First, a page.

On a final note, this table of maple products and this old couple with their blue ribbons just kind of screamed VERMONT at me and I thought it was adorable:


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My summer after my senior year, before going to college, I worked at Starbucks. It was my first real job with a paycheck. I was offered the job at my interview and I accepted right away. I worked with really cool people and my manager was nice and respected.

Kim and I, barista-ing it up in the morning.

We had a lot of regulars. There was the woman in the horse sweater who would always remember that I was going to be going to college in Vermont (she came first thing in the morning). There was the trainer from LA Fitness who ordered a double espresso. There was the woman who owned the spa upstairs. She was a little obnoxious. There was Alfred – an old man who came twice a day, always carrying a shopping bag and often an umbrella (it rains every afternoon without fail during the summer in Miami) and got a tall, one pump vanilla, one pump classic, dry cappuccino. It was just called ‘the Alfred’. There was Corey and his Lady Friend who were med students at UM. They ordered iced venti Americanos (sometimes not iced) and studied at our counter. There was Eric, our freelance writer who spent his days waiting to get a call from his agent that his book was going to be published. Otherwise, he traded geeky facts with me and I spent my breaks sitting outside with him, where he would be every afternoon reading, wearing very large, impenetrable headphones.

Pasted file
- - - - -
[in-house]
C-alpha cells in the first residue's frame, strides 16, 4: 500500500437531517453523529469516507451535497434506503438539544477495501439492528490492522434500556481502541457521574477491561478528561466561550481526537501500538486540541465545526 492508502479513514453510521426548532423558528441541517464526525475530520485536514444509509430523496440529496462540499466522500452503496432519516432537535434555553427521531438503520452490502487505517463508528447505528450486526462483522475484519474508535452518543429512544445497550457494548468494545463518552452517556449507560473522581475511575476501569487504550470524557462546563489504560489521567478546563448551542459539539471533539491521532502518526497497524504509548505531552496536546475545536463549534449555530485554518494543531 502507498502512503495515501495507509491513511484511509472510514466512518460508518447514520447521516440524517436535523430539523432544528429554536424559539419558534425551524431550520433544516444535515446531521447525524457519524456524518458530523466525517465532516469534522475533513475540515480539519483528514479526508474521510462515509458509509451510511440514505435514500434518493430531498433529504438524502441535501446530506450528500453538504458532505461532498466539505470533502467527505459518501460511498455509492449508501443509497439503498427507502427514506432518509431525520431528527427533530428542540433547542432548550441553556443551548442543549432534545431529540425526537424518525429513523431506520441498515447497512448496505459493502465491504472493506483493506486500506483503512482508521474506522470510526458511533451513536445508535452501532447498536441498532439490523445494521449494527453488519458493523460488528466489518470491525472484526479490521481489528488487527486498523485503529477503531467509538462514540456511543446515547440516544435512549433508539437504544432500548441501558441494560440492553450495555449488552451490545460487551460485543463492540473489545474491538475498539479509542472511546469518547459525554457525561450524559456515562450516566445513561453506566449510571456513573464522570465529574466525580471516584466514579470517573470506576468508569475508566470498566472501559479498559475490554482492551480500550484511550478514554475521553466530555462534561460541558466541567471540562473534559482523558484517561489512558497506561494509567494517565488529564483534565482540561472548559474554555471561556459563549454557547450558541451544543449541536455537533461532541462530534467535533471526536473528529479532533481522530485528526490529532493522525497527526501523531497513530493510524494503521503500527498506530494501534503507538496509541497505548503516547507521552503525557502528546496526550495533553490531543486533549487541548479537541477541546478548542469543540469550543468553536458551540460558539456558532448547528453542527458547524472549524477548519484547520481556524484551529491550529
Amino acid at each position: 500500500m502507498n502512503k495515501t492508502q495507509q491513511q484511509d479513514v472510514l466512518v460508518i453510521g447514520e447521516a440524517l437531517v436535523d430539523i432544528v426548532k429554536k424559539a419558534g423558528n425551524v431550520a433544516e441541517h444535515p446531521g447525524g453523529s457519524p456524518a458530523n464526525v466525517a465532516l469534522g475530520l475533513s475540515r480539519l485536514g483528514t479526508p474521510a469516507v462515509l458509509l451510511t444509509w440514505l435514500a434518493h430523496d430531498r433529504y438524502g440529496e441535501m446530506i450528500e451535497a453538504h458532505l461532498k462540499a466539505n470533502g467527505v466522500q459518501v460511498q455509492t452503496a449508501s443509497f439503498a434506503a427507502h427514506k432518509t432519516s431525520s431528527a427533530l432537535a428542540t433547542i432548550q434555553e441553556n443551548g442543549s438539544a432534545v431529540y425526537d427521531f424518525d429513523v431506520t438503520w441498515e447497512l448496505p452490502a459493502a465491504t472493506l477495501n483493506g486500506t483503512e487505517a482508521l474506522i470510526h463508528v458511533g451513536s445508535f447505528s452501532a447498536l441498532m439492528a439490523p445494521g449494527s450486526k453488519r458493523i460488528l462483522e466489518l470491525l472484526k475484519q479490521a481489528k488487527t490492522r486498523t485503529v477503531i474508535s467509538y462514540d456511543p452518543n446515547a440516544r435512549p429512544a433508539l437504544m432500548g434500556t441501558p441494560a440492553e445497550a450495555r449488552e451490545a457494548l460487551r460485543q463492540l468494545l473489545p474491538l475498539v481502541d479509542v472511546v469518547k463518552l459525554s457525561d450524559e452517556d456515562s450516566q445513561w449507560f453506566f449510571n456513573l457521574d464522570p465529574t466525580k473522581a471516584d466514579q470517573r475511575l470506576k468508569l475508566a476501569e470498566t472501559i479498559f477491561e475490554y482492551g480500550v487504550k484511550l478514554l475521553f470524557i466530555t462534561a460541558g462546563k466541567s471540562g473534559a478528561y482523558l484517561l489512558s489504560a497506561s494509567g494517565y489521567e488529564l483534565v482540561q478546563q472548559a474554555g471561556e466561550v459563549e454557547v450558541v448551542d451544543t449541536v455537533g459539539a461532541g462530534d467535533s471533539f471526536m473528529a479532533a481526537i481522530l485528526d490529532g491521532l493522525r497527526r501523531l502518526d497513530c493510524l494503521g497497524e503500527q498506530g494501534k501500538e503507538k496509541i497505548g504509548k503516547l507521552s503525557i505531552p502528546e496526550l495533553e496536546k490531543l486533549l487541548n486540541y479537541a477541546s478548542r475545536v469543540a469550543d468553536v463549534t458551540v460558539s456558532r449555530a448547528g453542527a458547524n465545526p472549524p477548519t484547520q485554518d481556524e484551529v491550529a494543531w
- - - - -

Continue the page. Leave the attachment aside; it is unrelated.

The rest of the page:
Me spilling the frappuccino mix on my last day.

Maybe they brainwashed me, but I don’t think I’m easily brainwashed. I think I just got lucky. Having such a good experience, you can see why it upsets me when people are like “Starbucks is evil!” or “Their coffee is awful!” Let’s not generalize now. Maybe YOUR Starbucks is awful. And maybe YOU just don’t like their coffee. In reality, they’re a pretty good company when you compare them to others out there. They do a lot for the agricultural communities where their coffee comes from. They do their best to have Fair Trade and Organic available. They give part time employees full benefits. That’s huge. Like really huge. Big points for the Bux.